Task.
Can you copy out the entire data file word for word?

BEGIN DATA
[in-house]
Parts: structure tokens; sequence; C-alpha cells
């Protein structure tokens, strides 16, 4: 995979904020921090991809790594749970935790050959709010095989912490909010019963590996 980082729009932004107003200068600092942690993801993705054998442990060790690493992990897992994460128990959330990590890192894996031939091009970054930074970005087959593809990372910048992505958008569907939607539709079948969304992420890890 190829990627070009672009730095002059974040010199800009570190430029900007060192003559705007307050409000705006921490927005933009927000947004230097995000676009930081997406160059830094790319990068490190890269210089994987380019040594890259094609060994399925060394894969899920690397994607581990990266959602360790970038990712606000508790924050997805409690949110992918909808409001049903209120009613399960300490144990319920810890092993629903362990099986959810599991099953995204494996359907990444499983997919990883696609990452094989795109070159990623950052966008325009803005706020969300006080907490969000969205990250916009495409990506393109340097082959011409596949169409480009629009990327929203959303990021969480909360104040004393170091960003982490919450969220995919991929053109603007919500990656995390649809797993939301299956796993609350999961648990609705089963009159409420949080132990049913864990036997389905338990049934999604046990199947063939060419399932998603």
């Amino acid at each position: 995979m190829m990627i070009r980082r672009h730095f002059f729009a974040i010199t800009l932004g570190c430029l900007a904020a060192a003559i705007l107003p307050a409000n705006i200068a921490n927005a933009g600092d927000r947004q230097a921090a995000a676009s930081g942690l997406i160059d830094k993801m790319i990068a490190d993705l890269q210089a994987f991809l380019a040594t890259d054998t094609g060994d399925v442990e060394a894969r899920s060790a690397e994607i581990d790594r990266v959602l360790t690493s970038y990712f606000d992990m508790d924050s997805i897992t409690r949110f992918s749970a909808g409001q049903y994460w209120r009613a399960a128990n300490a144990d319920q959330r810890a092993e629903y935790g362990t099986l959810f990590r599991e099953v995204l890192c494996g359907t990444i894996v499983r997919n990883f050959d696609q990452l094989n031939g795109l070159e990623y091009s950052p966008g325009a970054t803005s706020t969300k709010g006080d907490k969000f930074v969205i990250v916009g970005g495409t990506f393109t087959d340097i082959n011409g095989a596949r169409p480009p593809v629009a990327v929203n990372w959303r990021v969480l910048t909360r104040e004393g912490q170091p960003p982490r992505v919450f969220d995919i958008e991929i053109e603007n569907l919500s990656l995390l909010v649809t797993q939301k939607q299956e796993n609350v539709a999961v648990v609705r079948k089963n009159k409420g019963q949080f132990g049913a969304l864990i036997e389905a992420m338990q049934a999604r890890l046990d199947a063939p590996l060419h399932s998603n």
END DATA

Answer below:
[in-house]
Parts: structure tokens; sequence; C-alpha cells
């Protein structure tokens, strides 16, 4: 995979904020921090991809790594749970935790050959709010095989912490909010019963590996 980082729009932004107003200068600092942690993801993705054998442990060790690493992990897992994460128990959330990590890192894996031939091009970054930074970005087959593809990372910048992505958008569907939607539709079948969304992420890890 190829990627070009672009730095002059974040010199800009570190430029900007060192003559705007307050409000705006921490927005933009927000947004230097995000676009930081997406160059830094790319990068490190890269210089994987380019040594890259094609060994399925060394894969899920690397994607581990990266959602360790970038990712606000508790924050997805409690949110992918909808409001049903209120009613399960300490144990319920810890092993629903362990099986959810599991099953995204494996359907990444499983997919990883696609990452094989795109070159990623950052966008325009803005706020969300006080907490969000969205990250916009495409990506393109340097082959011409596949169409480009629009990327929203959303990021969480909360104040004393170091960003982490919450969220995919991929053109603007919500990656995390649809797993939301299956796993609350999961648990609705089963009159409420949080132990049913864990036997389905338990049934999604046990199947063939060419399932998603």
């Amino acid at each position: 995979m190829m990627i070009r980082r672009h730095f002059f729009a974040i010199t800009l932004g570190c430029l900007a904020a060192a003559i705007l107003p307050a409000n705006i200068a921490n927005a933009g600092d927000r947004q230097a921090a995000a676009s930081g942690l997406i160059d830094k993801m790319i990068a490190d993705l890269q210089a994987f991809l380019a040594t890259d054998t094609g060994d399925v442990e060394a894969r899920s060790a690397e994607i581990d790594r990266v959602l360790t690493s970038y990712f606000d992990m508790d924050s997805i897992t409690r949110f992918s749970a909808g409001q049903y994460w209120r009613a399960a128990n300490a144990d319920q959330r810890a092993e629903y935790g362990t099986l959810f990590r599991e099953v995204l890192c494996g359907t990444i894996v499983r997919n990883f050959d696609q990452l094989n031939g795109l070159e990623y091009s950052p966008g325009a970054t803005s706020t969300k709010g006080d907490k969000f930074v969205i990250v916009g970005g495409t990506f393109t087959d340097i082959n011409g095989a596949r169409p480009p593809v629009a990327v929203n990372w959303r990021v969480l910048t909360r104040e004393g912490q170091p960003p982490r992505v919450f969220d995919i958008e991929i053109e603007n569907l919500s990656l995390l909010v649809t797993q939301k939607q299956e796993n609350v539709a999961v648990v609705r079948k089963n009159k409420g019963q949080f132990g049913a969304l864990i036997e389905a992420m338990q049934a999604r890890l046990d199947a063939p590996l060419h399932s998603n």